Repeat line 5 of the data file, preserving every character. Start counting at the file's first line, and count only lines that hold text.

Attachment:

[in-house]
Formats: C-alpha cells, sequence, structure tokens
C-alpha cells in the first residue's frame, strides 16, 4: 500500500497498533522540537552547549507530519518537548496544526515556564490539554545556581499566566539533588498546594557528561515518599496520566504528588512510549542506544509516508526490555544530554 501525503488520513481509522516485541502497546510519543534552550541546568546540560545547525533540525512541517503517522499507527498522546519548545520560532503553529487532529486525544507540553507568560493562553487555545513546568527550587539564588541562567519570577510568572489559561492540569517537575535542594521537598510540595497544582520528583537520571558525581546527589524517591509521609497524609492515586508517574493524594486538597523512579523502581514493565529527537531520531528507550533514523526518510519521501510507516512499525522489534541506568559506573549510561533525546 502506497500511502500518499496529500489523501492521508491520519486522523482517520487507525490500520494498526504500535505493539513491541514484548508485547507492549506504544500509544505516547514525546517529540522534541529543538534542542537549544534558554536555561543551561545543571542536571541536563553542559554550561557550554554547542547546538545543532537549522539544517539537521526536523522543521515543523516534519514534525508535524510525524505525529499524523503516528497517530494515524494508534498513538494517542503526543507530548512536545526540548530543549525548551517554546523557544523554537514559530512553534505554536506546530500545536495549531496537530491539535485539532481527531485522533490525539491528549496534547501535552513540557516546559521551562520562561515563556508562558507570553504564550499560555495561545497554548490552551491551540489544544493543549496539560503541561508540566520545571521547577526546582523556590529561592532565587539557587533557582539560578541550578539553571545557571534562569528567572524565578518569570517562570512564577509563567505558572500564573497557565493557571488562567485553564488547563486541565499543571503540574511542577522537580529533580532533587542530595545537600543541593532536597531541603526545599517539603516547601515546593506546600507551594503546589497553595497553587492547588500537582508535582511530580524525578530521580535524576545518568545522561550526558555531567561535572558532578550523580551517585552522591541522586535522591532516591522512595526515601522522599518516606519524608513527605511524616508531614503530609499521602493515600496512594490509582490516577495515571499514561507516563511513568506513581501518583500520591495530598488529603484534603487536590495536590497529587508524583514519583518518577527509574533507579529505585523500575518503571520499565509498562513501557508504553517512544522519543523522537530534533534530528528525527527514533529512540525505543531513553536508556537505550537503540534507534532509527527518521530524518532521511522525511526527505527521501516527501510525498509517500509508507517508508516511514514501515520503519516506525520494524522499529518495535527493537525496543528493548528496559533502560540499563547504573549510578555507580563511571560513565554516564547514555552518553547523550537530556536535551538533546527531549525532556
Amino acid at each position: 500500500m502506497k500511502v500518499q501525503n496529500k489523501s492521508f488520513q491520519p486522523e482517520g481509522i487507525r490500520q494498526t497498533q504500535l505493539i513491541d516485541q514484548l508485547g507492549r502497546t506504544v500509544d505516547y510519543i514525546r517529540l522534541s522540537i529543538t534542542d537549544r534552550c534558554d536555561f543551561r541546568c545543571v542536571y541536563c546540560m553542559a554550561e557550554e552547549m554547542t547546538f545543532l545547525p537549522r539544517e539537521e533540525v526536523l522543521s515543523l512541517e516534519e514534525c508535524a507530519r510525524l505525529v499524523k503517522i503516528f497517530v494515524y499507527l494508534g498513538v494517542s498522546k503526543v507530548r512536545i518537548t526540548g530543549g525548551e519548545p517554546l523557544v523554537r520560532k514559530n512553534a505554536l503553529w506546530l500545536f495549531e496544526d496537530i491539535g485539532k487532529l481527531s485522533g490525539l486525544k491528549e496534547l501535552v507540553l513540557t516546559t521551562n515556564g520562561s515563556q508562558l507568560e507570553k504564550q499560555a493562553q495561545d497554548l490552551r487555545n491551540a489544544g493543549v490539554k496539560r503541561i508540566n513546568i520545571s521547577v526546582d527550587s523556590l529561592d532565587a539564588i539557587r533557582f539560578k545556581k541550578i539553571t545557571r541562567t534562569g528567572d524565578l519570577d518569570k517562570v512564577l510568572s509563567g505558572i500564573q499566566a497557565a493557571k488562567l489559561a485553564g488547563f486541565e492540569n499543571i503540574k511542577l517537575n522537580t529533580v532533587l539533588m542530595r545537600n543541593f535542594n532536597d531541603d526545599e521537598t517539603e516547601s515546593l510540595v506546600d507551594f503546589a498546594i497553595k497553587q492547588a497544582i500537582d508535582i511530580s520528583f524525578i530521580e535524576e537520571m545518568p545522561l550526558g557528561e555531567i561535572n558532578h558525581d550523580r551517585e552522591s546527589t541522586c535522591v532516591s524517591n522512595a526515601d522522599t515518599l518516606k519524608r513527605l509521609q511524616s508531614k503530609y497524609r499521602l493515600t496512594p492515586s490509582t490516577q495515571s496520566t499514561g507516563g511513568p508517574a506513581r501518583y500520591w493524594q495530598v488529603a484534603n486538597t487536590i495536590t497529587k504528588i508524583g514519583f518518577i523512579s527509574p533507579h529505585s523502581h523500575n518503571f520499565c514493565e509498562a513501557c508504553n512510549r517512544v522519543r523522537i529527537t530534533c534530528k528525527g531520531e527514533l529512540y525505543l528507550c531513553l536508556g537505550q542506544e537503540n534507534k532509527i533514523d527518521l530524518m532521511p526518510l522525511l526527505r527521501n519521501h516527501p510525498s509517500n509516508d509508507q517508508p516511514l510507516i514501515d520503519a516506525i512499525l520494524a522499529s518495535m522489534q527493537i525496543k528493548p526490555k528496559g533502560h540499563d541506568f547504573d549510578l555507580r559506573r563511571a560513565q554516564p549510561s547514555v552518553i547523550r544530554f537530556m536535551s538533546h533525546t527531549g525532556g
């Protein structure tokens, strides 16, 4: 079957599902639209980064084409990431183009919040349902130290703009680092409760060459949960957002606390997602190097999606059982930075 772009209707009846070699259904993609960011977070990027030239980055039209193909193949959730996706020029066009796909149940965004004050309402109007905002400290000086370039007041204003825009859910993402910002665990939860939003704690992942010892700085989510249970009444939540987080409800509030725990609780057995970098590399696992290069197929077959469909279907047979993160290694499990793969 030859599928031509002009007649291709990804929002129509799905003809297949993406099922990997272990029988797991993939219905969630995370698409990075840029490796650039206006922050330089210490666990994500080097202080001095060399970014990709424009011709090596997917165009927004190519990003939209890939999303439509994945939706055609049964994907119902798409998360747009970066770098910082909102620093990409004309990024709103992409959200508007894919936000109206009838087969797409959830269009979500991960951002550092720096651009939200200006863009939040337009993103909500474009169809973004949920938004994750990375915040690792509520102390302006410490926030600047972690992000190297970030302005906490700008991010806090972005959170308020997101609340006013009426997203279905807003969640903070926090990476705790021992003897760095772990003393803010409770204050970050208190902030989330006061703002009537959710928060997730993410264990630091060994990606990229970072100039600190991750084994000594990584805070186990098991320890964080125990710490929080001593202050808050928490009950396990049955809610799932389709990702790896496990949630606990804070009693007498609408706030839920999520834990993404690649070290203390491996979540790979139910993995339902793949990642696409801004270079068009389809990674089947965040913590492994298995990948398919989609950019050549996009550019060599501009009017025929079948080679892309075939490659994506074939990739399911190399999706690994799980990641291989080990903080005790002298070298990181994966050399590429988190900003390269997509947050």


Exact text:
């Protein structure tokens, strides 16, 4: 079957599902639209980064084409990431183009919040349902130290703009680092409760060459949960957002606390997602190097999606059982930075 772009209707009846070699259904993609960011977070990027030239980055039209193909193949959730996706020029066009796909149940965004004050309402109007905002400290000086370039007041204003825009859910993402910002665990939860939003704690992942010892700085989510249970009444939540987080409800509030725990609780057995970098590399696992290069197929077959469909279907047979993160290694499990793969 030859599928031509002009007649291709990804929002129509799905003809297949993406099922990997272990029988797991993939219905969630995370698409990075840029490796650039206006922050330089210490666990994500080097202080001095060399970014990709424009011709090596997917165009927004190519990003939209890939999303439509994945939706055609049964994907119902798409998360747009970066770098910082909102620093990409004309990024709103992409959200508007894919936000109206009838087969797409959830269009979500991960951002550092720096651009939200200006863009939040337009993103909500474009169809973004949920938004994750990375915040690792509520102390302006410490926030600047972690992000190297970030302005906490700008991010806090972005959170308020997101609340006013009426997203279905807003969640903070926090990476705790021992003897760095772990003393803010409770204050970050208190902030989330006061703002009537959710928060997730993410264990630091060994990606990229970072100039600190991750084994000594990584805070186990098991320890964080125990710490929080001593202050808050928490009950396990049955809610799932389709990702790896496990949630606990804070009693007498609408706030839920999520834990993404690649070290203390491996979540790979139910993995339902793949990642696409801004270079068009389809990674089947965040913590492994298995990948398919989609950019050549996009550019060599501009009017025929079948080679892309075939490659994506074939990739399911190399999706690994799980990641291989080990903080005790002298070298990181994966050399590429988190900003390269997509947050």